The Daily DFM (10.10.13)

The Brattleboro Reformer has many colleagues around the country producing news for our "sister" papers. The Daily DFM is a "top picks" of today's national news. Consider it a collection of "things you should know, today."

1. Boehner offers debt extension; White House says likely OK

By Andrew Taylor, Associated Press

Cathy McMorris Rodgers, Jeb Hensarling, Ann Wagner, John Boehner, Lynn Jenkins, Kevin McCarthy, Virginia Foxx

Speaker of the House John Boehner and fellow Republicans in a news conference Thursday where he announced a plan to raise the debt ceiling for six weeks. (AP Photo/J. Scott Applewhite)

Facing a fresh deadline, House Speaker John Boehner said Thursday that Republicans would vote to extend the government's ability to borrow money for six weeks - but only if President Barack Obama first agrees to fresh negotiations on spending cuts. Under the Republican plan, the partial government shutdown would continue in the meantime.

White House spokesman Jay Carney said that Obama "would likely sign" a clean bill increasing the debt cap but that the president also wants Republicans to reopen the government. He did not rule out Obama agreeing to Boehner's debt ceiling proposal if the government remains closed, but the White House made no promises that Obama would hold negotiations under those circumstances.

"He will not pay ransom in exchange for the Republicans in the House doing their job," Carney said.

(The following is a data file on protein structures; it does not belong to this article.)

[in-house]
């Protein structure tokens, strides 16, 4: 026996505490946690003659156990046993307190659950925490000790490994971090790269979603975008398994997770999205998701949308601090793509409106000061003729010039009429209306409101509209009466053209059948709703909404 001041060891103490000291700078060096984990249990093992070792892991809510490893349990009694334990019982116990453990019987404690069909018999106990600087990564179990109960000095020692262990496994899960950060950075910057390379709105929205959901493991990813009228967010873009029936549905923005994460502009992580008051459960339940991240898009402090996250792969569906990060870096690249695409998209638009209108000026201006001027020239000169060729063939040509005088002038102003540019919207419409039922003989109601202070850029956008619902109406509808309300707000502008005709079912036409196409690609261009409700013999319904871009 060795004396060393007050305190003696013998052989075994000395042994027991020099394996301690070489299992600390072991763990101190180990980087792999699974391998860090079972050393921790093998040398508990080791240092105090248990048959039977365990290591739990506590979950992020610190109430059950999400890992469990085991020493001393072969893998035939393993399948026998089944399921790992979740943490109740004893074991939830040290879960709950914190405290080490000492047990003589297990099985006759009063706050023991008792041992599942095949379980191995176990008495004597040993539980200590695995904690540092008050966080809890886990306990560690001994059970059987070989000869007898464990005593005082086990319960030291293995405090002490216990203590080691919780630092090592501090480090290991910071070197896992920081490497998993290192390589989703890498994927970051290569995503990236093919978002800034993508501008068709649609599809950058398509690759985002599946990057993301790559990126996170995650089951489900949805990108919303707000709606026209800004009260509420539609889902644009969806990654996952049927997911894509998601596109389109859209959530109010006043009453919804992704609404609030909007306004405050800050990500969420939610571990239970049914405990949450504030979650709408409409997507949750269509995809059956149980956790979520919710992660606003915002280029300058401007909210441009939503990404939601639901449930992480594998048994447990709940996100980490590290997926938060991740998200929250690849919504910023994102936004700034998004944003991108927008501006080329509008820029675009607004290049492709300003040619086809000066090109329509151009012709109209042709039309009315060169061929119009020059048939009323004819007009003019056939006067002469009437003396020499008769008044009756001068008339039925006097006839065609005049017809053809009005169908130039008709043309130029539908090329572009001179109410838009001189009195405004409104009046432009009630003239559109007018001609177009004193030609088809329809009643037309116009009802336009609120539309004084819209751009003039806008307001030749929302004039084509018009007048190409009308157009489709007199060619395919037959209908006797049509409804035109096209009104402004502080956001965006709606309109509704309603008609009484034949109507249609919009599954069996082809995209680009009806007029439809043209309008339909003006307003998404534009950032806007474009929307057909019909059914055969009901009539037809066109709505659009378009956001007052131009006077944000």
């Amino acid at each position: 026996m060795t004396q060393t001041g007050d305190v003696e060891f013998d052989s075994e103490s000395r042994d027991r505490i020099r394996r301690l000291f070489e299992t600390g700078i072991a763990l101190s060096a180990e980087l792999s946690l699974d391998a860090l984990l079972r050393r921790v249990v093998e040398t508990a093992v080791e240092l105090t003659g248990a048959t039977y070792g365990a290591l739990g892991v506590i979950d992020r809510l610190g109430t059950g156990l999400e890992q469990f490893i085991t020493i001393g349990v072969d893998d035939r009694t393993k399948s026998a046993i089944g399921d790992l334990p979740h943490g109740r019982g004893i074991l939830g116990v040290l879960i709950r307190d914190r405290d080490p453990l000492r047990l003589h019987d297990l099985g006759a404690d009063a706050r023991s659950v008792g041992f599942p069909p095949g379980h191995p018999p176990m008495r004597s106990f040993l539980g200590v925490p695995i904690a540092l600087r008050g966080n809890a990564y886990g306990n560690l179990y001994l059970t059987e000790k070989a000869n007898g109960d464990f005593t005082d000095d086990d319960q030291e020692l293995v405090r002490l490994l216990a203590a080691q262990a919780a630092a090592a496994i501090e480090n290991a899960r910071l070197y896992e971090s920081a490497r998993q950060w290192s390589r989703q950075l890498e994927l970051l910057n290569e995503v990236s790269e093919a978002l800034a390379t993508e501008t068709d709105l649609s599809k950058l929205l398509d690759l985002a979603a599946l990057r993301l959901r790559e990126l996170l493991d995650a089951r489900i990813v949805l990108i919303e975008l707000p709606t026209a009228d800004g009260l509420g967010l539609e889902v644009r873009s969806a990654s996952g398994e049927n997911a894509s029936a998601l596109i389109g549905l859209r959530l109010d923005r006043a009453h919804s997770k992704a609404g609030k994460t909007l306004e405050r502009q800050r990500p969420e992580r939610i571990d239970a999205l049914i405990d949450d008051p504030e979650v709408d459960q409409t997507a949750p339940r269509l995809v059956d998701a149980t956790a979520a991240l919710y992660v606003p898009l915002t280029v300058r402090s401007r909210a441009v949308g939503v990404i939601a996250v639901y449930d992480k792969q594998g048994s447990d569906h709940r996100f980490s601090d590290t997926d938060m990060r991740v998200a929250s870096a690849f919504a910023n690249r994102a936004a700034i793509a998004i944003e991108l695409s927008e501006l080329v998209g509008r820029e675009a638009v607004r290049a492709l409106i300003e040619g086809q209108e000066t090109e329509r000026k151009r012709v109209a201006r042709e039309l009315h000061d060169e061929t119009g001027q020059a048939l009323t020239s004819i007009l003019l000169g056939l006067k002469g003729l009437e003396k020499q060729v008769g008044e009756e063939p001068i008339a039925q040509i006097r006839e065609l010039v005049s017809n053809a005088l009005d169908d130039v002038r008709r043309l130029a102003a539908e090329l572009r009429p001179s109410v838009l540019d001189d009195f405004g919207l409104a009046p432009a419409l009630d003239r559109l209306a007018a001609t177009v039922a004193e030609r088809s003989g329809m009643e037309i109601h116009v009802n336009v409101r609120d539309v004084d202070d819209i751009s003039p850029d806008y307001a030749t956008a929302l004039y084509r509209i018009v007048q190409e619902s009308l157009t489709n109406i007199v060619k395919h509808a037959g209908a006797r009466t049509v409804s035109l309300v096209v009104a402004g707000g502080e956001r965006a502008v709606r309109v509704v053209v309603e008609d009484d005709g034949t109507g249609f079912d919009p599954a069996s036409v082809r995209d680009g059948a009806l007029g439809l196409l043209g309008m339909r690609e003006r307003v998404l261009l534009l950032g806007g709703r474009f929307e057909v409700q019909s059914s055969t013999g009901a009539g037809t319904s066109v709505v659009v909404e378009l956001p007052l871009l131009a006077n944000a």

Obama is to meet with Boehner and other House GOP leaders at the White House Thursday afternoon.

After weeks of decline, financial market indexes shot higher in anticipation of a possible deal that could avert a federal financial default. Both the Dow Jones industrial average and Standard & Poor's 500 index were up well over 1 percent in afternoon trading

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2. Charity to pay military death benefits during shutdown

By Steve Vogel, Ed O'Keefe and Aaron Blake, The Washington Post

Body Of Army Solider Killed In Afghanistan Returned To Dover

Army members carry the remains of U.S. Army Spc. Ember M. Alt at Dover Air Force Base in June in Dover, Delaware. During the shutdown, a charity will pay for benefits to fallen soldiers' families. (Mark Wilson/Getty Images)

Lapses in care for veterans and the families of fallen service members ignited new fury over the government shutdown across Washington on Wednesday, and two Cabinet secretaries, both Army combat veterans, did not disguise their disgust with Congress.

Moving to defuse one of the more controversial cutbacks brought on by the shutdown, the Pentagon announced a plan Wednesday for a private charity, the Fisher House Foundation, to pay death benefits for fallen troops.

Before the announcement, the families of six service members killed in Afghanistan since the shutdown had not received the usual benefits, including money to travel to Dover Air Force Base in Delaware, where those killed in war are brought home in flag-draped coffins. Nor is the government able to pay for burials and funerals, as is customary.

"I am offended, outraged, and embarrassed that the government shutdown had prevented the Department of Defense from fulfilling this most sacred responsibility in a timely manner," Defense Secretary Chuck Hagel said in a statement Wednesday afternoon.

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3. In some states, debt collectors can legally take your home, car and cash

By Danielle Douglas, The Washington Post